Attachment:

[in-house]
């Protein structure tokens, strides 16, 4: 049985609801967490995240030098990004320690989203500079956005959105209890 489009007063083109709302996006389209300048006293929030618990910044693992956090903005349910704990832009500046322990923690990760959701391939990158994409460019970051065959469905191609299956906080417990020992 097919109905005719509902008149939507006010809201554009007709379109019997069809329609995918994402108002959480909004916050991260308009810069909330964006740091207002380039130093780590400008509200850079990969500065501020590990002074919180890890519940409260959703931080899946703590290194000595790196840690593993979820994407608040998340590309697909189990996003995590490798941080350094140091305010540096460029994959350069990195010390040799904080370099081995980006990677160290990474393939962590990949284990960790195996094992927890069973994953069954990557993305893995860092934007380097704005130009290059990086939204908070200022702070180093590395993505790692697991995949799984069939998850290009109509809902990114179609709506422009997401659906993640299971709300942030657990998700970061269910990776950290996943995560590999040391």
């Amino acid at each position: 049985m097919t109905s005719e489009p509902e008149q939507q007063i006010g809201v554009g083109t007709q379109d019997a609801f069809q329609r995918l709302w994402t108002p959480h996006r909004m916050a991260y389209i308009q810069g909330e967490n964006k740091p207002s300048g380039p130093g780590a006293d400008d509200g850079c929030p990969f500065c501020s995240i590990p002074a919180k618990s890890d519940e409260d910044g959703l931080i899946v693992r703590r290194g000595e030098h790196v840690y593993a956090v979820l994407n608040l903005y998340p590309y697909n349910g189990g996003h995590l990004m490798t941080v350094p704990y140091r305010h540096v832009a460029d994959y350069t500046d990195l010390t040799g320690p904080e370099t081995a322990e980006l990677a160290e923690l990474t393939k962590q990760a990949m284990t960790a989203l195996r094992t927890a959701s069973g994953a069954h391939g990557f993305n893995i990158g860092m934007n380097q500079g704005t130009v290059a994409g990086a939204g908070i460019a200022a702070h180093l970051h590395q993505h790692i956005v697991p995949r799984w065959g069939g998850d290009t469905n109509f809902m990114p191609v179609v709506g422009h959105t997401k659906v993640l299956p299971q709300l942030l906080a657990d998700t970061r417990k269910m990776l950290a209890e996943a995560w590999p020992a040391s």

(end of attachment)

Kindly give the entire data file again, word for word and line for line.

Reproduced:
[in-house]
């Protein structure tokens, strides 16, 4: 049985609801967490995240030098990004320690989203500079956005959105209890 489009007063083109709302996006389209300048006293929030618990910044693992956090903005349910704990832009500046322990923690990760959701391939990158994409460019970051065959469905191609299956906080417990020992 097919109905005719509902008149939507006010809201554009007709379109019997069809329609995918994402108002959480909004916050991260308009810069909330964006740091207002380039130093780590400008509200850079990969500065501020590990002074919180890890519940409260959703931080899946703590290194000595790196840690593993979820994407608040998340590309697909189990996003995590490798941080350094140091305010540096460029994959350069990195010390040799904080370099081995980006990677160290990474393939962590990949284990960790195996094992927890069973994953069954990557993305893995860092934007380097704005130009290059990086939204908070200022702070180093590395993505790692697991995949799984069939998850290009109509809902990114179609709506422009997401659906993640299971709300942030657990998700970061269910990776950290996943995560590999040391």
């Amino acid at each position: 049985m097919t109905s005719e489009p509902e008149q939507q007063i006010g809201v554009g083109t007709q379109d019997a609801f069809q329609r995918l709302w994402t108002p959480h996006r909004m916050a991260y389209i308009q810069g909330e967490n964006k740091p207002s300048g380039p130093g780590a006293d400008d509200g850079c929030p990969f500065c501020s995240i590990p002074a919180k618990s890890d519940e409260d910044g959703l931080i899946v693992r703590r290194g000595e030098h790196v840690y593993a956090v979820l994407n608040l903005y998340p590309y697909n349910g189990g996003h995590l990004m490798t941080v350094p704990y140091r305010h540096v832009a460029d994959y350069t500046d990195l010390t040799g320690p904080e370099t081995a322990e980006l990677a160290e923690l990474t393939k962590q990760a990949m284990t960790a989203l195996r094992t927890a959701s069973g994953a069954h391939g990557f993305n893995i990158g860092m934007n380097q500079g704005t130009v290059a994409g990086a939204g908070i460019a200022a702070h180093l970051h590395q993505h790692i956005v697991p995949r799984w065959g069939g998850d290009t469905n109509f809902m990114p191609v179609v709506g422009h959105t997401k659906v993640l299956p299971q709300l942030l906080a657990d998700t970061r417990k269910m990776l950290a209890e996943a995560w590999p020992a040391s």